Explaining “Clues” to a Detective

At a scene of a homicide, what’s the first thing you notice? The body and the blood. Most murders contain those two base elements. Starting with the body, you first notice the victim’s race, gender, hair and eye color, what they’re wearing, and possibly their superficial wounds. With blood, you can obviously see that it’s red and it’s runny, thicker than water but still obviously a liquid. These basic elements can be distinguished and identified by any person on the street, but with your trained, experienced eye you can notice more details about the crime scene. The position of the body isn’t something that occurs outright to most people, but that can tell you where the assailant struck from and how the victim may have reacted. If the body is lying face down, the person was hit from behind. If it’s on its knees, then it was possibly an execution. With the blood you can tell what sort of weapon was used, and how the incident could have been fought out. If there are little lines of blood flying everywhere, it means that the assailant took the time to slice the victim multiple times rather than kill them outright, maybe suggesting a deep, personal hatred. Things like this narrow down your list of suspects and will get you that much closer to finding the killer. The sort of things that become intuitive as you keep on seeing them, and gradually make you more perceptive of the tell tale signs a murderer makes. These details could be written a large book, with each entry spelling out the particular conditions of a crime scene and what the combinations of each position of whatever body part coupled with the nameless possibilities blood may splatter out of that body part mean, but the trained eye reads the situation like a book, and needs not read a book for the situation. This type of heuristical thinking that results in an instinctive, almost immediate attribution is what Ginzburg’s Clues is all about. The major, definitive, showy aspects of a crime scene such as the rotting body or the pools of blood are what catch the attention of any layman, but what you and other detectives may notice, the details surrounding each individual case, are what result in producing actual information from the scene. You, Morelli, Freud, and Sherlock may reside in differing fields, but you all notice the importance of the detail and use them to construct clues that will aid you in completing your goals.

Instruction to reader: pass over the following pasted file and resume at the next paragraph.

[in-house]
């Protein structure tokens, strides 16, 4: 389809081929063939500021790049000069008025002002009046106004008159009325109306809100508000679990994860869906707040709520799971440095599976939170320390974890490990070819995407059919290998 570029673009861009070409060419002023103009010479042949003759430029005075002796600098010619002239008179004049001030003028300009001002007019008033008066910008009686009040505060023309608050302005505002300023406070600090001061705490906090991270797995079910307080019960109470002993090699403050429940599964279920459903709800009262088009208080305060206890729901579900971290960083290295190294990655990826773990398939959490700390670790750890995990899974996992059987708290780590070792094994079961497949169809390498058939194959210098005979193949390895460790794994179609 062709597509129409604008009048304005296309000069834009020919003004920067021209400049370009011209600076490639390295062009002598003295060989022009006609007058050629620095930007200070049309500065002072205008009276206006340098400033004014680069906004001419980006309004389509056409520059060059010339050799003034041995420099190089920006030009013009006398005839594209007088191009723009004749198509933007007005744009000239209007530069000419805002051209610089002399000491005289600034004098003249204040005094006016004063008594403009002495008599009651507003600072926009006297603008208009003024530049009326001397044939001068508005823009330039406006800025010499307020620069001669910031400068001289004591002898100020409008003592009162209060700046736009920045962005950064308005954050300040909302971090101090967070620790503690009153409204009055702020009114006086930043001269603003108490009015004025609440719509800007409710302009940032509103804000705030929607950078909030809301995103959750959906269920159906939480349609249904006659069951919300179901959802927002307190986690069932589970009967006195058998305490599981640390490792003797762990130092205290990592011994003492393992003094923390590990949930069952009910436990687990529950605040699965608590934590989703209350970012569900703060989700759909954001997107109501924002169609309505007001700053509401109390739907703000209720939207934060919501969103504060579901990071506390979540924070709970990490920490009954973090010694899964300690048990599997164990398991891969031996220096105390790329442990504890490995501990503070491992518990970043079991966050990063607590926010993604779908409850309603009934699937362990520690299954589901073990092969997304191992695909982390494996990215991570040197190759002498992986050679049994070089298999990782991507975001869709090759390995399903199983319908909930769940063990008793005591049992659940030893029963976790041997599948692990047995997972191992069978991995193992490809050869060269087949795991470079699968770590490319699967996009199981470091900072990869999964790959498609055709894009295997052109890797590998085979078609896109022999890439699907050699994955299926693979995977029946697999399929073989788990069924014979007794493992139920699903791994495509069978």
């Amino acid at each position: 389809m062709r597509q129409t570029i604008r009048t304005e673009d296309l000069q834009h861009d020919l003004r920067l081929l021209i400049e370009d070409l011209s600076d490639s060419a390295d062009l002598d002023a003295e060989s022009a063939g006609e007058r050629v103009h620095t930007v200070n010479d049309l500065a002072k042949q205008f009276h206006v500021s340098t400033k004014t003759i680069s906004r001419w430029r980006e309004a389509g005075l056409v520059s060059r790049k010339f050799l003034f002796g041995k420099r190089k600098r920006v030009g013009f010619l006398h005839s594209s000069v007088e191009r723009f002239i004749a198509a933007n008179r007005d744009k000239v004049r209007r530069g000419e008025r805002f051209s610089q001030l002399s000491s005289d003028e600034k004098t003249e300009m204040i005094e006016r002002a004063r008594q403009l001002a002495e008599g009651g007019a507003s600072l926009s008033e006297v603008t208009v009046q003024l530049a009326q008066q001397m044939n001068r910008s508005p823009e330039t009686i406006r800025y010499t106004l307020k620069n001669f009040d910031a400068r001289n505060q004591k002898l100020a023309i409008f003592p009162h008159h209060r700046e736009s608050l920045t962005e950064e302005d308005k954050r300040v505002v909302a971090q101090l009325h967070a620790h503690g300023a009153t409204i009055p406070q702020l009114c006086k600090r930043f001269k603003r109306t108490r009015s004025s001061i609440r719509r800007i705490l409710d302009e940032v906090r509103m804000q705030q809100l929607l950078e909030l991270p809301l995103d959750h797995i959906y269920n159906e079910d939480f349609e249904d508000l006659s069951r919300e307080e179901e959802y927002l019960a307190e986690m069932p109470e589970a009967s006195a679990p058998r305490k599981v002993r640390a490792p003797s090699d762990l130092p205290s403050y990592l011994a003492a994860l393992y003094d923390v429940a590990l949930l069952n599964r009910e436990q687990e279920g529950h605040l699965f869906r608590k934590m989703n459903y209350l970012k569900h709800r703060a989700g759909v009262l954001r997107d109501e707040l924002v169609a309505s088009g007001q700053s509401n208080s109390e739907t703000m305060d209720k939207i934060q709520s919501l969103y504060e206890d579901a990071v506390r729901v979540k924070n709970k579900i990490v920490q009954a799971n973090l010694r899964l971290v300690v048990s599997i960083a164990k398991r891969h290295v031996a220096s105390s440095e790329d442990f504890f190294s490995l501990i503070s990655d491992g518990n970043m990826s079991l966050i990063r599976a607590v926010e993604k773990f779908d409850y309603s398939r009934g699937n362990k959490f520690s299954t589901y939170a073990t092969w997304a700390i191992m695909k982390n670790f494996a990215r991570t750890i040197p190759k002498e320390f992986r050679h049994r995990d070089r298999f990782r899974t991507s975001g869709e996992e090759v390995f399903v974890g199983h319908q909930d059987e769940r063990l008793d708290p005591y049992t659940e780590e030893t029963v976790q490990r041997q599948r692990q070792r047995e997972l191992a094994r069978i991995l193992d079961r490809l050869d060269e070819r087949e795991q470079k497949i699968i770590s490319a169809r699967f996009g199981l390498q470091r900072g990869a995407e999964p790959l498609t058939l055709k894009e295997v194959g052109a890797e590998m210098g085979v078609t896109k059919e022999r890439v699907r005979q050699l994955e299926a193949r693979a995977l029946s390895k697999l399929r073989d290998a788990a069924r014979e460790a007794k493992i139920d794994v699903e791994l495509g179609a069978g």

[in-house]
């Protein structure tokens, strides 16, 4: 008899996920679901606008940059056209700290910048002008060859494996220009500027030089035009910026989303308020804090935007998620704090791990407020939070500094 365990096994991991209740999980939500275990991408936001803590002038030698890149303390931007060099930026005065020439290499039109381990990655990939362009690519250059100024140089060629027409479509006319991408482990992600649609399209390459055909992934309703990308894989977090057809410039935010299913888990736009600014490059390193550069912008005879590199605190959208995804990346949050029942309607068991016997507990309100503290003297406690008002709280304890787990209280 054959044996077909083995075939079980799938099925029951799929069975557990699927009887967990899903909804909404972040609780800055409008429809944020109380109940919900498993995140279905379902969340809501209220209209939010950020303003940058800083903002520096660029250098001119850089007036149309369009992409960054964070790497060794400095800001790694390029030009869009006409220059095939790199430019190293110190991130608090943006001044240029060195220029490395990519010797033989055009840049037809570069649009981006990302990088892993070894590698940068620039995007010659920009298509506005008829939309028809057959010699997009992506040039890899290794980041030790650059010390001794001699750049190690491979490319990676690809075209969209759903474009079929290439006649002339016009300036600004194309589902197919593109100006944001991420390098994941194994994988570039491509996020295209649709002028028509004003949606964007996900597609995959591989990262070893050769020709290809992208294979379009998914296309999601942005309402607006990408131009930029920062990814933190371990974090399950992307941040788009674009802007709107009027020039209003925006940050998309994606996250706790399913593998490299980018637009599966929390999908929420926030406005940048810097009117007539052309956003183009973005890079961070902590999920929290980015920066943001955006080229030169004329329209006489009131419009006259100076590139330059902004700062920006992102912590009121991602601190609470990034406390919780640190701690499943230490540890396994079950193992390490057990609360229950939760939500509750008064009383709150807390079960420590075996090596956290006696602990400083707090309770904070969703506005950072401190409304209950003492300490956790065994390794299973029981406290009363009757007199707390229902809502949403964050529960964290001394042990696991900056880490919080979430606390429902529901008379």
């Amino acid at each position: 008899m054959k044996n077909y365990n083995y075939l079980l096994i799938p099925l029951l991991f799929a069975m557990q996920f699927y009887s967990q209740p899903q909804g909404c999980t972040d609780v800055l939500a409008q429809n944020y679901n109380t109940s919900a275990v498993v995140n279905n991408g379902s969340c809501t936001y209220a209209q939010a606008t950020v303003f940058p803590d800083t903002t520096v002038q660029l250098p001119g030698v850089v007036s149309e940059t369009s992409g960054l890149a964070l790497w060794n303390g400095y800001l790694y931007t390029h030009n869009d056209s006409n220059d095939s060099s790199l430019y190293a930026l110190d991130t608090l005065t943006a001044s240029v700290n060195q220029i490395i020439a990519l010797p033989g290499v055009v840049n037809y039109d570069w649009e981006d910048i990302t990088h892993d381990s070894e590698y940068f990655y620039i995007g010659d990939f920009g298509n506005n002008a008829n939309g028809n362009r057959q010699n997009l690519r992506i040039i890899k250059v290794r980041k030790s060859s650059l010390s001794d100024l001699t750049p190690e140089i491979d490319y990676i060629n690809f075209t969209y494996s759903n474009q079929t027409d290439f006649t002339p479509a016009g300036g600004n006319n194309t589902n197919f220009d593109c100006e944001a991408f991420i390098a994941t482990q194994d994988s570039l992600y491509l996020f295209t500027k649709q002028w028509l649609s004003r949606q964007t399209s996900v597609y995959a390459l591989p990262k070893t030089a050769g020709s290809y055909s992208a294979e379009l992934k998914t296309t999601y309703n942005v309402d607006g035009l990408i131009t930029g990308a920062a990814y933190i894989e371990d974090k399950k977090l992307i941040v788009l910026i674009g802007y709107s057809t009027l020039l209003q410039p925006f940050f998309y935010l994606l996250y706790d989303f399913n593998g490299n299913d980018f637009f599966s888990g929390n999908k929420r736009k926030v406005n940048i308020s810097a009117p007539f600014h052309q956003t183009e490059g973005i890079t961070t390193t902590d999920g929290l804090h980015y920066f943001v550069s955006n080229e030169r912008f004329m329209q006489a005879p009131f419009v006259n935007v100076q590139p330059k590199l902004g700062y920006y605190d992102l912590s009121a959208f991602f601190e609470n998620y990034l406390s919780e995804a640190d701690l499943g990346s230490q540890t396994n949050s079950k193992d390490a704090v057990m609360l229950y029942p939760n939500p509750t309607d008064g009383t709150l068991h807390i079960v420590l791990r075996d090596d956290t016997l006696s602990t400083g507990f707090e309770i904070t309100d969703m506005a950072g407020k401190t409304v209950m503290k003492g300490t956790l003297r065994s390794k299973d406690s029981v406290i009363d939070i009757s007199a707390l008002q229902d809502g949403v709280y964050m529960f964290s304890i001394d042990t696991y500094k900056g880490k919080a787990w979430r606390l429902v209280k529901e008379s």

One thought on “Explaining “Clues” to a Detective

  1. Alex~ you have done a great job by choosing the audience as police and writing to them as if you were talking to them directly. You have shown some good examples of clues that happen in reality and how detectives incorporate those clues to find the criminal. Also at the last section you have stated Ginzburg’s definition that clearly show you have understood the passage or article. Although you have showed some various situations of how clues are used, it would be better if you revealed the definition of what “clue” means for you. Other than that grammar and transition seems fine.


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